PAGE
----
Speaking of left-wing British playwrights, the New York Daily News reported yesterday that Harold Pinter was scheduled to receive a big award this week from the League of Off-Broadway Theaters and Producers, but he had one condition. He and his wife, Lady Antonia Fraser, insisted on taking the Concorde to New York, which would have cost nearly $20,000--more than the cost of the ceremony itself. The producers balked and Mr. Pinter refused to attend. We have a new term--Concorde socialism!
About the p/e ratios, you and Mr. Glassman are crazy if you think that stocks will some day have a similar risk profile to bonds. The only thing that makes stocks seem safer than they used to be is that they keep going up, which is due to good old demand--all those baby boomers putting their money into mutual funds. There are no industry fundamentals in the high-tech sector that explain why a particular company should have a 200 p/e for the next 10 years. Sure, the sector could generate a lot of value, but that doesn't make a single company a long-term winner. Remember competition? In the beginning of an industry, like personal computers, companies like Microsoft and Intel enjoy monopoly positions, but eventually creative competitors will whittle away at their market share. Just because Microsoft has gone up for 15 years doesn't mean that most stocks will.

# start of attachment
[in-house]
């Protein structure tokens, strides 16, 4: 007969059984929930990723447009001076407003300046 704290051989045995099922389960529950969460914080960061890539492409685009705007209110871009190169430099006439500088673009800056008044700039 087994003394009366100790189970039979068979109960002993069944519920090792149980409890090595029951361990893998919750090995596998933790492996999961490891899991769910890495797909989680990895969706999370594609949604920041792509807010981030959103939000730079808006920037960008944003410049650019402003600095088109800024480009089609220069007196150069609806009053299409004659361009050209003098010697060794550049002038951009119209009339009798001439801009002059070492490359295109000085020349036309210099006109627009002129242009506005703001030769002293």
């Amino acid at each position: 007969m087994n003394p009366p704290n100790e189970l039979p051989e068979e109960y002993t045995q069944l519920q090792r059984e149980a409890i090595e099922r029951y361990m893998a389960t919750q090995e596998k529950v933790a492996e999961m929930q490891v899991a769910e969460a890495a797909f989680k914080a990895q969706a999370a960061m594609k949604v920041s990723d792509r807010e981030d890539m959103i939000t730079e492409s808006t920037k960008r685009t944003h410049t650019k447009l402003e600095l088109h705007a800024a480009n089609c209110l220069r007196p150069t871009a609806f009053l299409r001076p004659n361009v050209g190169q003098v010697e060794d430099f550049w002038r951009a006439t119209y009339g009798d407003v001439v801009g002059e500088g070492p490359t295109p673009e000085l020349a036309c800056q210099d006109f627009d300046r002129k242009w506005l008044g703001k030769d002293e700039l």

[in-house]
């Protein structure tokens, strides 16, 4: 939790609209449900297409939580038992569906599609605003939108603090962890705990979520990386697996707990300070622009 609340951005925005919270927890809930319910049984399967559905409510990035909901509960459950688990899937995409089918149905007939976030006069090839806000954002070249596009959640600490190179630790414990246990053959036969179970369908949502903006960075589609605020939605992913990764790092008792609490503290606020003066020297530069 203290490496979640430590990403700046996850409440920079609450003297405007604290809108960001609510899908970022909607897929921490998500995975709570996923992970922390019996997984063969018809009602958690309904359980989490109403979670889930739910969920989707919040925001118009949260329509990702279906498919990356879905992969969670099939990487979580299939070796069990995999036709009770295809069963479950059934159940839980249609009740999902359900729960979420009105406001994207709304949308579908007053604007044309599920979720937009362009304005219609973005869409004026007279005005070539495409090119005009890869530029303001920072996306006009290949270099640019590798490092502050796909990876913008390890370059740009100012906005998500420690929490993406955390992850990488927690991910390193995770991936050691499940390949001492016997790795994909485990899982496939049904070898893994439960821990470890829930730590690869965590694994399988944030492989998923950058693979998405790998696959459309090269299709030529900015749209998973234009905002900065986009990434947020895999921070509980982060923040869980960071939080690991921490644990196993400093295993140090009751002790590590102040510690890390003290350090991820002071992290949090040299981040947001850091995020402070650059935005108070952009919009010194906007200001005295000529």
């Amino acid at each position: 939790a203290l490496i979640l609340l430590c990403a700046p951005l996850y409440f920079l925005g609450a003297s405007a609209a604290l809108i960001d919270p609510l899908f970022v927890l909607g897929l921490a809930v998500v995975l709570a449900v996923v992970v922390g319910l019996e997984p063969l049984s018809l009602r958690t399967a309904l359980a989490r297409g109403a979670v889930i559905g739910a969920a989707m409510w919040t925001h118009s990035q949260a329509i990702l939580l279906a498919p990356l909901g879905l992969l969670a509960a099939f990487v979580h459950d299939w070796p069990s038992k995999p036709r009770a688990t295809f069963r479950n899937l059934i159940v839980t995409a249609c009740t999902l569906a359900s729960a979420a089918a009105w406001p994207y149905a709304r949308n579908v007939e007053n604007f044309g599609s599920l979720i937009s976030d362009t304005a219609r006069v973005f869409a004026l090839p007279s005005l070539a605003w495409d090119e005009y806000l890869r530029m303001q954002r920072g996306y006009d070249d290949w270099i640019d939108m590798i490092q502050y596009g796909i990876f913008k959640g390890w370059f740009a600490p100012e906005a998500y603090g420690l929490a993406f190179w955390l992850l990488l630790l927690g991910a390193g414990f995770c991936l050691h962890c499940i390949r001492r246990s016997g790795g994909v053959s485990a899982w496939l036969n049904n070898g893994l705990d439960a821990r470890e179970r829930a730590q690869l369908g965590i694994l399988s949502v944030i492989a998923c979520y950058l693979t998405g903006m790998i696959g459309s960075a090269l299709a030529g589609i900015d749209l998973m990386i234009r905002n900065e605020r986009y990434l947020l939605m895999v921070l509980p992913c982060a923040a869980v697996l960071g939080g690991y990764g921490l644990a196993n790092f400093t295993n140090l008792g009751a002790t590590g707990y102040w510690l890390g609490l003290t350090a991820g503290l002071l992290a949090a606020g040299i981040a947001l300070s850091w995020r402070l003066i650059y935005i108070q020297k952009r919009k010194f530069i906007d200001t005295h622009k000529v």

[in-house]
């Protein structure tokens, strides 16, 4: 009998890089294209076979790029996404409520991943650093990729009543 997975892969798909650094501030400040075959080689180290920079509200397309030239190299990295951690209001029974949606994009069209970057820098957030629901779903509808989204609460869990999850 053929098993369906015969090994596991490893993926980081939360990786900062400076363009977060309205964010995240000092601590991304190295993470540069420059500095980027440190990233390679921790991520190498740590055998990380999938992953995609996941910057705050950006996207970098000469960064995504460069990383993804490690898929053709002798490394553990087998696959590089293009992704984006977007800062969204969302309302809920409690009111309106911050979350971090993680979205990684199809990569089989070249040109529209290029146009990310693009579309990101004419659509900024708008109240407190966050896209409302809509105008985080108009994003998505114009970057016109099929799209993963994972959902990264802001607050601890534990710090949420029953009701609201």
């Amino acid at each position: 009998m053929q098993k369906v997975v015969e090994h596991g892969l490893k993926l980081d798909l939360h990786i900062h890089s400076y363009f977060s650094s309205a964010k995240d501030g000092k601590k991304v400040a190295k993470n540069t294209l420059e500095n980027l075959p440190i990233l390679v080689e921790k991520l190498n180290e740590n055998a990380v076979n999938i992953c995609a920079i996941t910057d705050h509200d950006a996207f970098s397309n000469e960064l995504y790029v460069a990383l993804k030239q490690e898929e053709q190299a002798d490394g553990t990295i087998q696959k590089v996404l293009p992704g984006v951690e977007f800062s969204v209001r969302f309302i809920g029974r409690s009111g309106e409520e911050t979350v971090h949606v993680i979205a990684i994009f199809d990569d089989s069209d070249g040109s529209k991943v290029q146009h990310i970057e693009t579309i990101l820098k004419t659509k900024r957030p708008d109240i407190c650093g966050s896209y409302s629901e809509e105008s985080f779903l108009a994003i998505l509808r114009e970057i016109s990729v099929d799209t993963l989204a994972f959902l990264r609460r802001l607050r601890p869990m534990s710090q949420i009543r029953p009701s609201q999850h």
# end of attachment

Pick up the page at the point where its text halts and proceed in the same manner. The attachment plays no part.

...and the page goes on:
Where can I look up something on this horrible Glassman fellow who is ruining my morning?
Did you read about a new restaurant in the Sony building in New York called the Berkely Bar and Grill? In the bathroom, patrons hear to two alternating tapes--Ruth Reichl, former New York Times restaurant reviewer, and the audio version of Monica's Story, (for all you policy wonks who miss the more amusing part of the paper, that is Monica Lewinsky's book).